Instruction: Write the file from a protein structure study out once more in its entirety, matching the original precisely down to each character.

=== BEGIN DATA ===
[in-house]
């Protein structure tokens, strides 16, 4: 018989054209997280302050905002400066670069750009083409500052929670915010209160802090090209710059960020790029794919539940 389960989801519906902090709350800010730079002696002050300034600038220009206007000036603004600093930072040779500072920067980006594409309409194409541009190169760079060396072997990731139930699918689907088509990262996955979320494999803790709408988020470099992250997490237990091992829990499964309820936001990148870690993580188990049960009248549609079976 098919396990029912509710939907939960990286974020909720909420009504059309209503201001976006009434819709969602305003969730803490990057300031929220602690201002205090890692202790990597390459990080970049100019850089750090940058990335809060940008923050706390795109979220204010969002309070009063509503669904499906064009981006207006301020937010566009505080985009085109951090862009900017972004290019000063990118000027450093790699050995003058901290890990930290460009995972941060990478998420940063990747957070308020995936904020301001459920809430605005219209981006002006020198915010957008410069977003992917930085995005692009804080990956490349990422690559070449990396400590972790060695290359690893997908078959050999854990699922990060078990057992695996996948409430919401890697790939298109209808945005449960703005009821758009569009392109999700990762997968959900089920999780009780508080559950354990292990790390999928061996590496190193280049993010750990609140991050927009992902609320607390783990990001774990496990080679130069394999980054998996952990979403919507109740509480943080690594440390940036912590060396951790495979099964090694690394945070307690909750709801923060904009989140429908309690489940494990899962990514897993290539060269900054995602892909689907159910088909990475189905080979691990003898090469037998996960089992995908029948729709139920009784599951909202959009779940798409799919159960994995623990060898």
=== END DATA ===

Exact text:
[in-house]
């Protein structure tokens, strides 16, 4: 018989054209997280302050905002400066670069750009083409500052929670915010209160802090090209710059960020790029794919539940 389960989801519906902090709350800010730079002696002050300034600038220009206007000036603004600093930072040779500072920067980006594409309409194409541009190169760079060396072997990731139930699918689907088509990262996955979320494999803790709408988020470099992250997490237990091992829990499964309820936001990148870690993580188990049960009248549609079976 098919396990029912509710939907939960990286974020909720909420009504059309209503201001976006009434819709969602305003969730803490990057300031929220602690201002205090890692202790990597390459990080970049100019850089750090940058990335809060940008923050706390795109979220204010969002309070009063509503669904499906064009981006207006301020937010566009505080985009085109951090862009900017972004290019000063990118000027450093790699050995003058901290890990930290460009995972941060990478998420940063990747957070308020995936904020301001459920809430605005219209981006002006020198915010957008410069977003992917930085995005692009804080990956490349990422690559070449990396400590972790060695290359690893997908078959050999854990699922990060078990057992695996996948409430919401890697790939298109209808945005449960703005009821758009569009392109999700990762997968959900089920999780009780508080559950354990292990790390999928061996590496190193280049993010750990609140991050927009992902609320607390783990990001774990496990080679130069394999980054998996952990979403919507109740509480943080690594440390940036912590060396951790495979099964090694690394945070307690909750709801923060904009989140429908309690489940494990899962990514897993290539060269900054995602892909689907159910088909990475189905080979691990003898090469037998996960089992995908029948729709139920009784599951909202959009779940798409799919159960994995623990060898």